BAGHDAD -- Iraq hanged 13 insurgents yesterday, the first executions of militants since the ouster of Saddam Hussein nearly three years ago.
But only one of those put to death was identified in the Cabinet statement: Shukair Farid, a former policeman in the northern city of Mosul who allegedly confessed to working with Syrian fighters to enlist fellow Iraqis to kill police and civilians.
Donald H. Rumsfeld is pressed on possibility of Iraqi civil war. A12
Farid had ''confessed that foreigners recruited him to spread the fear through killings and abductions," the government said.
The death sentences were handed down in separate trials and were carried out in Baghdad, according to a judicial official.
''The 13 terrorists were tried in different courts, and their trials began in 2005 and ended earlier this year," an official of the Supreme Judiciary Council said, speaking on condition of anonymity because he feared reprisal from insurgents.
In September, Iraq hanged three convicted murderers, the first executions of any convicts since Hussein's ouster in April 2003.
The men, considered common criminals rather than insurgents, were convicted of killing three police officers, kidnapping, and rape.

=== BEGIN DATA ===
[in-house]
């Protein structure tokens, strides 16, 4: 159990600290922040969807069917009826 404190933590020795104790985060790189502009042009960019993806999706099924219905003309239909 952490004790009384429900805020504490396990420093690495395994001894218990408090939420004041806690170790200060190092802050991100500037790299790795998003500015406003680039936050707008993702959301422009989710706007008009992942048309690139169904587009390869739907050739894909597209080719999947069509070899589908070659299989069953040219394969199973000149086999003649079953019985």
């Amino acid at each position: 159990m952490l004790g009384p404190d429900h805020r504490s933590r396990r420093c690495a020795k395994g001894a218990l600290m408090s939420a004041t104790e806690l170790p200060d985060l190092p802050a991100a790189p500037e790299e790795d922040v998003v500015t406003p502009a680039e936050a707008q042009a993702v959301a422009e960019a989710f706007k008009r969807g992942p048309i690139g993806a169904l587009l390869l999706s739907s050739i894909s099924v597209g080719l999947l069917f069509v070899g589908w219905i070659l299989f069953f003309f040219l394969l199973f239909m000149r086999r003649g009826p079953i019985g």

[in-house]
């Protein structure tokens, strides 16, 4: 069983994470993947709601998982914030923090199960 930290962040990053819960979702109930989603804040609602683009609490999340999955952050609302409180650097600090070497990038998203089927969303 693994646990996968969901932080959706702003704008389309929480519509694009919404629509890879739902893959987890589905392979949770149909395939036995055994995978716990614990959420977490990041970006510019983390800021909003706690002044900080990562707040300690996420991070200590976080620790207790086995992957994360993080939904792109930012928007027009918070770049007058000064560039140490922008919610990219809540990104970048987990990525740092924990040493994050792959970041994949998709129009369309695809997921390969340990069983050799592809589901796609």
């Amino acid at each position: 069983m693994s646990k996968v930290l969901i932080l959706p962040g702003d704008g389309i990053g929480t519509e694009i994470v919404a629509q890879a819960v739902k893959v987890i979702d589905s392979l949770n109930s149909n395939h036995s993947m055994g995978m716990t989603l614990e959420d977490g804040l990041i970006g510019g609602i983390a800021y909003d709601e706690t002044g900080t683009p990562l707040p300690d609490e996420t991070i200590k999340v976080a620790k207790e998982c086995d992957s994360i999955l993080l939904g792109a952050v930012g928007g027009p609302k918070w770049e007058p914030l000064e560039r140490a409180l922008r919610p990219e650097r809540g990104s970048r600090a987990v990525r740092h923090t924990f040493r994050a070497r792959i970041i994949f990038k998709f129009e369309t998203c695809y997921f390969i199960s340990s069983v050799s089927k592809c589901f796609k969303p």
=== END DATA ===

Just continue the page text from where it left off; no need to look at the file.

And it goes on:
Capital punishment was suspended during the formal US occupation, which ended in June 2004, and the Iraqis reinstated the penalty two months later for those found guilty of murder, endangering national security, and distributing drugs, saying it was necessary to help put down the persistent insurgency.
Death sentences must be approved by the three-member presidential council headed by President Jalal Talabani, who opposes executions. In the September hangings and again in the executions yesterday, Talabani refused to sign the authorization himself but gave his two vice presidents the authority.
Also yesterday, the US military said it would begin moving thousands of prisoners out of Abu Ghraib prison to a new lockup near Baghdad's airport within three months and hand the notorious facility over to Iraqi authorities as soon as possible.
Abu Ghraib is known worldwide as the site where US soldiers abused some Iraqi detainees and, earlier, for its torture chambers during Hussein's rule.
The sprawling facility on the western outskirts of Baghdad will be turned over to Iraqi authorities once the prisoner transfer to Camp Cropper and other US military prisons in the country is finished. The process will take several months, said Lieutenant Colonel Barry Johnson, a US military spokesman in Baghdad.
Abu Ghraib currently houses 4,537 out of the 14,589 detainees held by the US military in the country. Iraqi authorities also hold prisoners at Abu Ghraib, though it is not known how many.
Violence raged on as a series of explosions yesterday rocked Baghdad, including a car bomb that struck a Sunni mosque and a shooting that killed a total of 17 civilians and wounded 31 as a dust storm enveloped the capital.
The US military reported the death of another Marine, killed Wednesday in insurgency-ridden Anbar province. At least 2,305 US service members have died since the war started in March 2003, according to an Associated Press count.